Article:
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Help with long distance

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This topic contains 4 replies, has 3 voices, and was last updated by  anita 4 weeks ago.

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  • #178407

    Sophia
    Participant

    I have an amazing, caring and supportive boyfriend with whom I have been in a long distance relationship for the past 8 months.

    We met whilst working together as colleagues at the same company, before I moved away to take up a new job in London. He was in a long-term relationship whilst we worked together, but this ended shortly after I moved and then a few months after that we began seeing each other.

    When we’re together, our relationship is fantastic – he is intelligent, engaged and incredibly loving. In spite of the distance (he lives 3 hours away), he constantly tells me that he loves me, reassures me that the distance isn’t an issue and we make an effort to be as available to each other as we can be – despite leading somewhat separate lives. At the moment, we see each other 3 out of every 4 weekends in a month.

    My problem is that, despite both our best efforts, I find the long distance aspect of our relationship incredibly difficult sometimes and, on two occasions, I have directly and unfairly taken these frustrations out on my partner (which I am not proud of at all).

    The first occasion this happened was a month ago, my grandmother had just died. My boyfriend did he best to support me from a distance, but I was angry and frustrated that, through no fault of his own, he wasn’t physically there for me. We had a phone conversation where I got quite upset talking about my grandmother and I ended up hurting his feelings by saying that this was an example of when long distance relationships don’t work because I felt that I needed him there with me and he wasn’t. He was really hurt by this and felt that it was unfair of me to make him feel guilty when he was trying his best to support me from afar – and he really was.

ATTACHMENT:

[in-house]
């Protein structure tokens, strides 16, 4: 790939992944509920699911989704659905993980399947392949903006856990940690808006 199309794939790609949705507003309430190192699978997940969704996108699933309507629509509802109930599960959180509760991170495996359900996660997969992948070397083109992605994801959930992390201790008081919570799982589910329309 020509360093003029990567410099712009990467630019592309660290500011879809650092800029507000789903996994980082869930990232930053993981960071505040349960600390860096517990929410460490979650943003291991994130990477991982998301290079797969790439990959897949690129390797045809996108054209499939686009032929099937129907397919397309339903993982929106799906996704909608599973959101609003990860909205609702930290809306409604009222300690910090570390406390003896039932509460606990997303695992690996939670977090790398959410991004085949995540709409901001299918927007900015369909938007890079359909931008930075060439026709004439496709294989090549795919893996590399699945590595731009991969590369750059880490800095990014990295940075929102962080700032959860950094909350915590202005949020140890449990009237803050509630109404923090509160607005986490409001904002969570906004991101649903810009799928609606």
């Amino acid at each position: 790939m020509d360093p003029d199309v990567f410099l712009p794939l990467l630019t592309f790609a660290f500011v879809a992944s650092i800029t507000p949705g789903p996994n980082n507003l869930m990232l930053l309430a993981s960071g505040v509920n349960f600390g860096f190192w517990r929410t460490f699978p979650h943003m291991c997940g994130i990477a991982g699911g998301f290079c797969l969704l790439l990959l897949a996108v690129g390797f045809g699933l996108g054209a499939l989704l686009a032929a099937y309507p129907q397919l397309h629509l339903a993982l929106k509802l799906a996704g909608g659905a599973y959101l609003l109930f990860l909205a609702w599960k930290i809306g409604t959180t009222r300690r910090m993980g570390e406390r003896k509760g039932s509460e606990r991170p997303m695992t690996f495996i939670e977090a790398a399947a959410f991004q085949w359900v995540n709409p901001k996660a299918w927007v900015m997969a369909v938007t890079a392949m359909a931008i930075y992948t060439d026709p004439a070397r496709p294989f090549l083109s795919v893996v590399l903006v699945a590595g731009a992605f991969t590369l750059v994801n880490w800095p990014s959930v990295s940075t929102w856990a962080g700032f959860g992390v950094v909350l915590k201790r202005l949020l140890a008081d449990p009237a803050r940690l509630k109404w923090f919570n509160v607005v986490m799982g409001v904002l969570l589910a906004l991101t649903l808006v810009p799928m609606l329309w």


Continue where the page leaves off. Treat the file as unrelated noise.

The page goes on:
The second time that this happened, he had been at a work leaving do for the evening and left his phone at home all day when he’d gone to work that morning. After he got home, he had a long phone conversation with his Mother before calling me. As I hadn’t been able to talk to him all day, I felt really frustrated at the lack of contact and, in my head (and unfairly), told myself that he was prioritising other people over me. I wrongly called him out on it we ended up having an argument where I really hurt his feelings because I told him I felt like he wasn’t there for me and that he couldn’t be bothered to make time for me. This was completely wrong and unfair of me to say – it’s fine that we can’t be available to eachother 24/7 (even if we lived in the same city, it’s still important to have a degree of independence) and I want him to be happy and feel able to see other people when he’s not with me.

    I am happy to admit that on both of these occasions, I was completely out of line to react in the way that I did. In the heat of the moment, my emotions got the better of me and I did not react rationally or fairly to the situations in front of me. I let my own insecurities twist my thoughts, rather than approaching the situation calmly and realising that there wasn’t an issue – I trust my partner completely, and he has never given me any reason to doubt that he loves or cares for me. I just let the distance and the feeling of being apart get the better of me, and I reacted emotionally in a way that I should have been mature enough not to allow to happen.

    I apologised, we spoke things through – I explained that it was me being insecure and reacting emotionally rather than him having done anything wrong – but I know that I hurt him and he still feels hurt by what I said to him and the fact that I questioned him. The woman he was with in his previously relationship was incredibly emotionally manipulative towards him and I worried that he sees parallels between the two of us.

    I think a lot of my insecurities stem from the fact that there wasn’t that much time between he and his ex-partner separating, and us starting to date. He was married previously, and they were together for 5 years in total – so somehow, I always feel that I’m moving in her shadows. They are still in contact at they own a house together and because they’re sorting out the logistical elements of their divorce so, to some degree, she’s still in the picture. But he tells me frequently that he’s never loved anyone like he loves me, and I feel exactly the same – I see us being together for a long time.